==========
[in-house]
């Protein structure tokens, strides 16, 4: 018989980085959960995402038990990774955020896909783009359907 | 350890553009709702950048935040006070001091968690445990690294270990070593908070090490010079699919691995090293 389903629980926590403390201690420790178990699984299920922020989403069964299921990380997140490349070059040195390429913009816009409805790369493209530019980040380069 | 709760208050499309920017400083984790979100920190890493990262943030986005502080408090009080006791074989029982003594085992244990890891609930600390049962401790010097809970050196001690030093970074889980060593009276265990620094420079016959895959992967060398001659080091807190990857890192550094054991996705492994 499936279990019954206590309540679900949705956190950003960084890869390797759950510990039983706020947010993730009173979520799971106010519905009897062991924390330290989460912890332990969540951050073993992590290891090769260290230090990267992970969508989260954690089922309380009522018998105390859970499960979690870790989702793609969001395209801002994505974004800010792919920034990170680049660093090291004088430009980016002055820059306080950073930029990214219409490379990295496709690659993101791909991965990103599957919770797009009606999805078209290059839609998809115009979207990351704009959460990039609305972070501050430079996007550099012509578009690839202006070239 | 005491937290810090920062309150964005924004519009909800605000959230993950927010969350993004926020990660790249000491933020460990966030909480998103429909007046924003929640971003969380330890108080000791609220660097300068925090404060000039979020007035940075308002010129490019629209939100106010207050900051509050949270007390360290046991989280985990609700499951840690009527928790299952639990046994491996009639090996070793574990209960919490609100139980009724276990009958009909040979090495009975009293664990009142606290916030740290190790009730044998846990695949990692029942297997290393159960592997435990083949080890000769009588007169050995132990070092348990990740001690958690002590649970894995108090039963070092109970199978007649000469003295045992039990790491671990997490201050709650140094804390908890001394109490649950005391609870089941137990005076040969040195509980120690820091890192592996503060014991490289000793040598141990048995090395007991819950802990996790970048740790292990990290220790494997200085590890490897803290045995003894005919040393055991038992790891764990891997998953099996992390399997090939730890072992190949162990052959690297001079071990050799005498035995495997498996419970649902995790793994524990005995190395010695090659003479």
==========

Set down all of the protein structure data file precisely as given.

[in-house]
């Protein structure tokens, strides 16, 4: 018989980085959960995402038990990774955020896909783009359907 | 350890553009709702950048935040006070001091968690445990690294270990070593908070090490010079699919691995090293 389903629980926590403390201690420790178990699984299920922020989403069964299921990380997140490349070059040195390429913009816009409805790369493209530019980040380069 | 709760208050499309920017400083984790979100920190890493990262943030986005502080408090009080006791074989029982003594085992244990890891609930600390049962401790010097809970050196001690030093970074889980060593009276265990620094420079016959895959992967060398001659080091807190990857890192550094054991996705492994 499936279990019954206590309540679900949705956190950003960084890869390797759950510990039983706020947010993730009173979520799971106010519905009897062991924390330290989460912890332990969540951050073993992590290891090769260290230090990267992970969508989260954690089922309380009522018998105390859970499960979690870790989702793609969001395209801002994505974004800010792919920034990170680049660093090291004088430009980016002055820059306080950073930029990214219409490379990295496709690659993101791909991965990103599957919770797009009606999805078209290059839609998809115009979207990351704009959460990039609305972070501050430079996007550099012509578009690839202006070239 | 005491937290810090920062309150964005924004519009909800605000959230993950927010969350993004926020990660790249000491933020460990966030909480998103429909007046924003929640971003969380330890108080000791609220660097300068925090404060000039979020007035940075308002010129490019629209939100106010207050900051509050949270007390360290046991989280985990609700499951840690009527928790299952639990046994491996009639090996070793574990209960919490609100139980009724276990009958009909040979090495009975009293664990009142606290916030740290190790009730044998846990695949990692029942297997290393159960592997435990083949080890000769009588007169050995132990070092348990990740001690958690002590649970894995108090039963070092109970199978007649000469003295045992039990790491671990997490201050709650140094804390908890001394109490649950005391609870089941137990005076040969040195509980120690820091890192592996503060014991490289000793040598141990048995090395007991819950802990996790970048740790292990990290220790494997200085590890490897803290045995003894005919040393055991038992790891764990891997998953099996992390399997090939730890072992190949162990052959690297001079071990050799005498035995495997498996419970649902995790793994524990005995190395010695090659003479």